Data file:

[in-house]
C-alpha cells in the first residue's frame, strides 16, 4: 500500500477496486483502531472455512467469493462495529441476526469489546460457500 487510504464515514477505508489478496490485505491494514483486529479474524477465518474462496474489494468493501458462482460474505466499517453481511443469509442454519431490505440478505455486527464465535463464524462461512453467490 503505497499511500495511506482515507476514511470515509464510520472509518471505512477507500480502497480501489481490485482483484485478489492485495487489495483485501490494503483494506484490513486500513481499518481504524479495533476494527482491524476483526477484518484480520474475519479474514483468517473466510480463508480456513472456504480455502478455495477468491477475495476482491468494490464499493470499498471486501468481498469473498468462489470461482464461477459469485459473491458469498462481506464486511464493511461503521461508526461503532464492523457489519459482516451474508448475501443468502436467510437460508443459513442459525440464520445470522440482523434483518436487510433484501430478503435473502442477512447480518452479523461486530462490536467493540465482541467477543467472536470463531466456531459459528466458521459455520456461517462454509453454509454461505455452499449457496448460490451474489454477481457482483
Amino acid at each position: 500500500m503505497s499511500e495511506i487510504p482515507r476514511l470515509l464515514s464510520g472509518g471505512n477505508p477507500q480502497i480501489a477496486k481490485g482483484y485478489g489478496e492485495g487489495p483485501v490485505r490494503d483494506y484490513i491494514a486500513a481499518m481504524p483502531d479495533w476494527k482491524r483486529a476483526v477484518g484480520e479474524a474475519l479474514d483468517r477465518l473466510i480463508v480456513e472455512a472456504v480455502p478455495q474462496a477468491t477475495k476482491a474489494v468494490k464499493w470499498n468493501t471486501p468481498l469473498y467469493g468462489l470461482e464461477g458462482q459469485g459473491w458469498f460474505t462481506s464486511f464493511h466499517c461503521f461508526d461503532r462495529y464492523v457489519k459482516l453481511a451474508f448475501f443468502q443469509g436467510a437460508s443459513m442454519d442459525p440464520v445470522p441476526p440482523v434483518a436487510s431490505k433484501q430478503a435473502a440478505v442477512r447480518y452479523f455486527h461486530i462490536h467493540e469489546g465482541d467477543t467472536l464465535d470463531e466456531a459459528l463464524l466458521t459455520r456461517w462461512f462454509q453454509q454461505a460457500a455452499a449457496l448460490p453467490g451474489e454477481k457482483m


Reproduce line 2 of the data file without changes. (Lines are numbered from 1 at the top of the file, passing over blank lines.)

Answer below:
C-alpha cells in the first residue's frame, strides 16, 4: 500500500477496486483502531472455512467469493462495529441476526469489546460457500 487510504464515514477505508489478496490485505491494514483486529479474524477465518474462496474489494468493501458462482460474505466499517453481511443469509442454519431490505440478505455486527464465535463464524462461512453467490 503505497499511500495511506482515507476514511470515509464510520472509518471505512477507500480502497480501489481490485482483484485478489492485495487489495483485501490494503483494506484490513486500513481499518481504524479495533476494527482491524476483526477484518484480520474475519479474514483468517473466510480463508480456513472456504480455502478455495477468491477475495476482491468494490464499493470499498471486501468481498469473498468462489470461482464461477459469485459473491458469498462481506464486511464493511461503521461508526461503532464492523457489519459482516451474508448475501443468502436467510437460508443459513442459525440464520445470522440482523434483518436487510433484501430478503435473502442477512447480518452479523461486530462490536467493540465482541467477543467472536470463531466456531459459528466458521459455520456461517462454509453454509454461505455452499449457496448460490451474489454477481457482483